What’s new in sports hydration?

What’s new in sports hydration?

Exercise is important for mental and physical health, but sore muscles and sometimes even intestinal discomfort or diarrhea can easily keep you sidelined to the couch. Appearing on CBS-TV, fitness expert Brent Bishop gave Washington, DC audiences several easy tips for helping muscles recover faster and avoiding GI upsets. Pay close attention to his special hydration strategy! 

First, Bishop explained how to distinguish between an injury and muscle soreness. 

  • An injury: Something like a pulled muscle will be felt almost immediately.
  • Muscle soreness: Delayed onset muscle soreness typically starts about 12 hours after exercise, and usually peaks after 48 hours. 

Bishop’s tips for improving your exercise recovery include:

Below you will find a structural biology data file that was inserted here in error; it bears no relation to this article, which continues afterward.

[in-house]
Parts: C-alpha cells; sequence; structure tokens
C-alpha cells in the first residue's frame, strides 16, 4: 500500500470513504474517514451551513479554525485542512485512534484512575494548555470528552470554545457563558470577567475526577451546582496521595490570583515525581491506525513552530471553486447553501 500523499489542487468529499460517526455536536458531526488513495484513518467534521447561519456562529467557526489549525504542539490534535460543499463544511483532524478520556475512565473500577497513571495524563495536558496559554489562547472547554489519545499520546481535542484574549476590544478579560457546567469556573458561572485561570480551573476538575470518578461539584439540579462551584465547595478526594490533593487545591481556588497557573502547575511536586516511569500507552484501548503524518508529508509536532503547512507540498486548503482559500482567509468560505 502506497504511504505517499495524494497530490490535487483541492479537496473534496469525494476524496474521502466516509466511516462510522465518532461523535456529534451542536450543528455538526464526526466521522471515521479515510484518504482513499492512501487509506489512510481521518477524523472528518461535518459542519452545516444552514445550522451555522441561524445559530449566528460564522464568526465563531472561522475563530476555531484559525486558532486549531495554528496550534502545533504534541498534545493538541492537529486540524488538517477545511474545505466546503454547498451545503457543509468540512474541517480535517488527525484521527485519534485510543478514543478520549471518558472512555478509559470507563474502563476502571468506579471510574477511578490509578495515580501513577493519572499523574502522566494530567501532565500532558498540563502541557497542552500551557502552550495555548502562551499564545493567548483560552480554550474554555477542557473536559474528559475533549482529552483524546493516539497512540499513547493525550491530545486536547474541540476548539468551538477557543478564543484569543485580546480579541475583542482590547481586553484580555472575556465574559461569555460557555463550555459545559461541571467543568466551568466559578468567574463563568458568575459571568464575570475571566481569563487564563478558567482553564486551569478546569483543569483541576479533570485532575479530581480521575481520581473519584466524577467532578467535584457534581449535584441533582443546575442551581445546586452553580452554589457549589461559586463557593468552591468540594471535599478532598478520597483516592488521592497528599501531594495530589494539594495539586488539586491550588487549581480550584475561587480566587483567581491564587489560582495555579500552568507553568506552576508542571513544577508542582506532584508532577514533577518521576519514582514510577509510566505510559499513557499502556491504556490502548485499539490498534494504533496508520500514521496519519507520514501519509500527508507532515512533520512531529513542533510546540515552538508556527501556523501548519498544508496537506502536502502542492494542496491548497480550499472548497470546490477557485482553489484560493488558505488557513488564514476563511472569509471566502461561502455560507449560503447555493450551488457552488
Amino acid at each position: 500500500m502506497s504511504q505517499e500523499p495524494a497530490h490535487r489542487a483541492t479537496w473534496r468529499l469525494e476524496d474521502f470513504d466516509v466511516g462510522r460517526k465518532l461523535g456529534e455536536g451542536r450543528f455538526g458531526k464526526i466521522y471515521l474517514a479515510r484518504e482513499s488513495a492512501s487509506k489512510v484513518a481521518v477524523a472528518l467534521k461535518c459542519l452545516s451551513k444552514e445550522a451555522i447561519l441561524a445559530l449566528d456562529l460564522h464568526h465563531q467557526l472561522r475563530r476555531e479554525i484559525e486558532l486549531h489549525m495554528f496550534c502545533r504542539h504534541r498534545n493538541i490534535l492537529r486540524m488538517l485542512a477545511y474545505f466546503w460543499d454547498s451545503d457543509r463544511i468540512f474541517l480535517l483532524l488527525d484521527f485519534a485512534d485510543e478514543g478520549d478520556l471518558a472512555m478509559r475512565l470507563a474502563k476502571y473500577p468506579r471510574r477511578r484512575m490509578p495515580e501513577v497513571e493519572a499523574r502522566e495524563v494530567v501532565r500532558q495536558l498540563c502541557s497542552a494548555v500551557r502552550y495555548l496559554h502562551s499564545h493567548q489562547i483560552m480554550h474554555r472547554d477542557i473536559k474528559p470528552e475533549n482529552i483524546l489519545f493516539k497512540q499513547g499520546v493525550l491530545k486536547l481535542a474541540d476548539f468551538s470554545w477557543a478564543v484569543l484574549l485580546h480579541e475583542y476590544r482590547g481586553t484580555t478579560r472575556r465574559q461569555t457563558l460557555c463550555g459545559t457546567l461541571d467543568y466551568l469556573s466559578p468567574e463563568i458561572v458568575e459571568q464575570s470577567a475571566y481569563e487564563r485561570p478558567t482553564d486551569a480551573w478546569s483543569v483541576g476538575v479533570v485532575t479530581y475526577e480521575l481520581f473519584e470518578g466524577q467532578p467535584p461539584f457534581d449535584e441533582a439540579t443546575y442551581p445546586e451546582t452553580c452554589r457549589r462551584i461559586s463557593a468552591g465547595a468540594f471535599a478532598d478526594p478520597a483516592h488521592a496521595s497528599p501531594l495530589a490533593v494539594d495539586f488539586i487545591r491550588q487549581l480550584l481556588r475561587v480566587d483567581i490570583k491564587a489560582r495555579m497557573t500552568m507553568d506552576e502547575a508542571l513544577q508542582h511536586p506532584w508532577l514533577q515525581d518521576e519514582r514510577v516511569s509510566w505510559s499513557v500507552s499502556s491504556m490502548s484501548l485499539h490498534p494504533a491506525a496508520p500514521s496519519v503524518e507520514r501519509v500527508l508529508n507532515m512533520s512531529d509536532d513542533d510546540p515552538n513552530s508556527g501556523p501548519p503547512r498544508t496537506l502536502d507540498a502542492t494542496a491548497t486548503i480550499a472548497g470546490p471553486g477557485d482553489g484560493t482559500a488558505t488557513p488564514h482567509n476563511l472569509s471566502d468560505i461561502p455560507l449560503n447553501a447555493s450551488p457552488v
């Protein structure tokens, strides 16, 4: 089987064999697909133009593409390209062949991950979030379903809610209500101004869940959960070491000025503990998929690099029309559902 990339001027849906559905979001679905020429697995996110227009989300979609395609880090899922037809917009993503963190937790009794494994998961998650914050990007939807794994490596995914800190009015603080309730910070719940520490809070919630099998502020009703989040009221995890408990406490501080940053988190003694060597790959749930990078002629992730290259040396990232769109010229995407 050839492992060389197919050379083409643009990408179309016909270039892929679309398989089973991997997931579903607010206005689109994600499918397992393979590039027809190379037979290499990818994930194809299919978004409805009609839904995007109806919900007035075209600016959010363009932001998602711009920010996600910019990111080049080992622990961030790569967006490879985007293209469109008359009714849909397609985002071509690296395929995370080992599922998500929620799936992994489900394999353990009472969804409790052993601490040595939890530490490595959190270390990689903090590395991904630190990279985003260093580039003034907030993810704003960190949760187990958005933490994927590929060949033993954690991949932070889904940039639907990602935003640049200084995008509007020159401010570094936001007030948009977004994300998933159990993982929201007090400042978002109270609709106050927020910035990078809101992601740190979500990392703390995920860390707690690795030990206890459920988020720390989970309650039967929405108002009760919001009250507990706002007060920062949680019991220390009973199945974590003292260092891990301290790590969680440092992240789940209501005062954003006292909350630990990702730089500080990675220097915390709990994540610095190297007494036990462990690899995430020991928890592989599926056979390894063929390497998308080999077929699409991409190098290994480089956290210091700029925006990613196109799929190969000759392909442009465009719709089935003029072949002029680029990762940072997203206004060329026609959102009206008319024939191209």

• Don’t just stay on the couch because you’re sore. “If you keep moving, you’re going to recover a lot quicker.” 
  • Don’t skip your warmup. “It’s important to prime your system before you actually start doing the exercise movements. This will also decrease your chance of injury.” 
  • Add Glyteine to your water bottle. Bishop explained that exercise creates excess free radicals that contribute to soreness. Glyteine, available in Continual-G, ramps up the body’s ability to produce glutathione, which helps to neutralize excess free radicals. 
  • Then stir Sunfiber into your water, along with the Glyteine. Bishop said Sunfiber, a soluble fiber, is very effective at managing digestive issues associated with exercise. “Glyteine helps normalize free radical levels while Sunfiber helps minimize the diarrhea that often accompanies exercise.”

A study published by the Journal of Functional Foods, reports that Sunfiber may help eliminate athlete’s diarrhea by boosting levels of healthy probiotics in the gut. This may let you focus more on your performance and less on your digestive tract. 

For best results, drink the combination of Sunfiber and Glyteine about 30 minutes before you start exercising to help ensure your body is prepared to handle some of the stresses of exercise.